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The History of Memorial Day

Flags in front of graves in cemetary on Memorial Day

Graves of fallen service members decorated with flags for Memorial Day

An important holiday is coming up this weekend. Memorial Day is a day to honor service members who died while protecting our freedoms. It also unofficially marks the beginning of summer. Most Americans celebrate by visiting cemeteries or memorials or participating in family gatherings or parades.  But do you know the history of Memorial Day?

The first observation of Memorial Day (originally Decoration Day) was on May 30, 1868. James Garfield spoke at Arlington National Cemetary and thousands of gatherers helped to decorate the graves of fallen Civil War soldiers, both Union and Confederate, with flowers, wreaths, and flags. However, this was only the holiday’s first national recognition. It was actually inspired by smaller local observances that took place in towns across the country in the years after the Civil War.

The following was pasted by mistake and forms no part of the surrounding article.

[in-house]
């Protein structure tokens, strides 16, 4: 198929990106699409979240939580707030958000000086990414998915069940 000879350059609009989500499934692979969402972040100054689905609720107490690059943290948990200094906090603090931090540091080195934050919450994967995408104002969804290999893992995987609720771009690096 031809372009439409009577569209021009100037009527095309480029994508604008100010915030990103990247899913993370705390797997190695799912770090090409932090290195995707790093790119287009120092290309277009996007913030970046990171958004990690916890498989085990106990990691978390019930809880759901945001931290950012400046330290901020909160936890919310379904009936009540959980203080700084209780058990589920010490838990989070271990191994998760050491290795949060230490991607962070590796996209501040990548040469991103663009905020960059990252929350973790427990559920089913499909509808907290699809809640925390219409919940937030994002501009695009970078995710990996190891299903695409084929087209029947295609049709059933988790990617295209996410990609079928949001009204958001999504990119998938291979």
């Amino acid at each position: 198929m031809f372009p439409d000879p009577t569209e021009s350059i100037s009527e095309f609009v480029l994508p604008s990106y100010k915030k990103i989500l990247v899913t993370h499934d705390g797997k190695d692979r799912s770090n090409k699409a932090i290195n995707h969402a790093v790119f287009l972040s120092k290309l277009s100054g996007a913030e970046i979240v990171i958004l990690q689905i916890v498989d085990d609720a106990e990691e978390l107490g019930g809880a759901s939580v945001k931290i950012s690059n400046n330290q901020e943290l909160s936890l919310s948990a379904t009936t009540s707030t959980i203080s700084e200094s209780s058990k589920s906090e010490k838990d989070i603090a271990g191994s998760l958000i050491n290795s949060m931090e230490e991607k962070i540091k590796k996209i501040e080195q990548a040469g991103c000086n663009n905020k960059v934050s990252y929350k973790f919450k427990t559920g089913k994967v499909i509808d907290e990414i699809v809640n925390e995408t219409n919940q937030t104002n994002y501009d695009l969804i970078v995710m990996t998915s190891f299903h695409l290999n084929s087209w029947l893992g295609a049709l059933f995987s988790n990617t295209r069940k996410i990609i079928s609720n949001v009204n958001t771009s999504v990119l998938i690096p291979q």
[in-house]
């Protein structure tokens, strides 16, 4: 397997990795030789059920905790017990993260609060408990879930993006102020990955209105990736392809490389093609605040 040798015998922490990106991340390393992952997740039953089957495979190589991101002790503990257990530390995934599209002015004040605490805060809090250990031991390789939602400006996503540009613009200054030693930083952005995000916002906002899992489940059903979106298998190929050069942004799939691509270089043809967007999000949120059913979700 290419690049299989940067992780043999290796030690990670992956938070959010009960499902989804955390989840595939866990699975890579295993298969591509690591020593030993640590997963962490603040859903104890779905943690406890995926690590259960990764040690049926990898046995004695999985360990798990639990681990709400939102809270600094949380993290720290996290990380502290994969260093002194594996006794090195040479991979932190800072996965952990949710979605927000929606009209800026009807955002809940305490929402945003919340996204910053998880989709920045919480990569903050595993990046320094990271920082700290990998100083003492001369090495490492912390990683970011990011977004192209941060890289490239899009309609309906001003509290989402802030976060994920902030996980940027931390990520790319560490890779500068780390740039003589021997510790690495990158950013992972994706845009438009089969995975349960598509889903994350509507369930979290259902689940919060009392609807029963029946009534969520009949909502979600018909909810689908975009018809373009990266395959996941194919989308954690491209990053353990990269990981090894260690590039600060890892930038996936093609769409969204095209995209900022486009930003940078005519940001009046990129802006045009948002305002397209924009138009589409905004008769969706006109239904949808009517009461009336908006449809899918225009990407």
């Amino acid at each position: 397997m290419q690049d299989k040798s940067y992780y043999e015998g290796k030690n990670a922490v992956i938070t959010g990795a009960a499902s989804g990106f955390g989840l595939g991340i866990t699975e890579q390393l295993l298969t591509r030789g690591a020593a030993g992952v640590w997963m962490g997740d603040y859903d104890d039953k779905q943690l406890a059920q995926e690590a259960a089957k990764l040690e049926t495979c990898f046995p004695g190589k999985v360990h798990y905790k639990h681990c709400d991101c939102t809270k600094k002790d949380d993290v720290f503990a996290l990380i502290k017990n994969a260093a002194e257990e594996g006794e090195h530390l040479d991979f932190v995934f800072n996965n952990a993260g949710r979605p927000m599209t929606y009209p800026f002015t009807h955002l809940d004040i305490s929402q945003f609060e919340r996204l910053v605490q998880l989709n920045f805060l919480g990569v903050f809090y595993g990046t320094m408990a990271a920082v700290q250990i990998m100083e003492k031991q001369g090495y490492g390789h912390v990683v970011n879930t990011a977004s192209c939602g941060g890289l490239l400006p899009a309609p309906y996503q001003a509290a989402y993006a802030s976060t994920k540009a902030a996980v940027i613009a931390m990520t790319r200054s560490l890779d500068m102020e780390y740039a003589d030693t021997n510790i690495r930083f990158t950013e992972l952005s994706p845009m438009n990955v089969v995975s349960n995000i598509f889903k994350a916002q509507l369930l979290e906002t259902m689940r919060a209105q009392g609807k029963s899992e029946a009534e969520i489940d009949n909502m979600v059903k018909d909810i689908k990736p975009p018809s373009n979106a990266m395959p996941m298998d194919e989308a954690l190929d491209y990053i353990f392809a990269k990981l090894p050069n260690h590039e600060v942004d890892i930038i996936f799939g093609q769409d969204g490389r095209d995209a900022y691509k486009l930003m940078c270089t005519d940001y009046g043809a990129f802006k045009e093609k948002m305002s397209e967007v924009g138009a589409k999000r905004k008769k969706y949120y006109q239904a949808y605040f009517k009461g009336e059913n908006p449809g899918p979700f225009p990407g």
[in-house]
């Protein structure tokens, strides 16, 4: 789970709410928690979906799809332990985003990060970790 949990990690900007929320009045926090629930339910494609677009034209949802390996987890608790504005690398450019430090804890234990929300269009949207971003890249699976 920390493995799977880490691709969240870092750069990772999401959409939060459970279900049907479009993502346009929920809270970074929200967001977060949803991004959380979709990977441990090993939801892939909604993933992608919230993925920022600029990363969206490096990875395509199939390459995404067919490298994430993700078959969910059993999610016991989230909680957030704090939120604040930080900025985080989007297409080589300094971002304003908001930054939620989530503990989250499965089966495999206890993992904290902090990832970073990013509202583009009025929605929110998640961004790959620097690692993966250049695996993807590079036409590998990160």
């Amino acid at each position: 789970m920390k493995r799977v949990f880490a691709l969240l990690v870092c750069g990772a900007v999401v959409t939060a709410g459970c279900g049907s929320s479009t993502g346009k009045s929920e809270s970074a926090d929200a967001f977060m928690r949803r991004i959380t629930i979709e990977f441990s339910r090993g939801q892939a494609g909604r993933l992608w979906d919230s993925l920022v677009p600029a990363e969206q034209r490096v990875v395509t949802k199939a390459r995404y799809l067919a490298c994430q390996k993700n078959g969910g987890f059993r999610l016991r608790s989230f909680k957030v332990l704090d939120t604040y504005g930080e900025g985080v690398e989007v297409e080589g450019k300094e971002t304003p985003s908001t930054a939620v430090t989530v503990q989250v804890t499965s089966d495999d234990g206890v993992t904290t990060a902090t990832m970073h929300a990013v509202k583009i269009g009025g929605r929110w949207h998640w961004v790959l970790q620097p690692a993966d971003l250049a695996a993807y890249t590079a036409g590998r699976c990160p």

Fun fact: New York was the first state to make Memorial Day a legal holiday!

Following World War 1, it became known as a day to honor those who perished in any American war and was made a national holiday. In 1971, Congress established that day would be observed on the last Monday of May, solidifying the Memorial Day we celebrate today.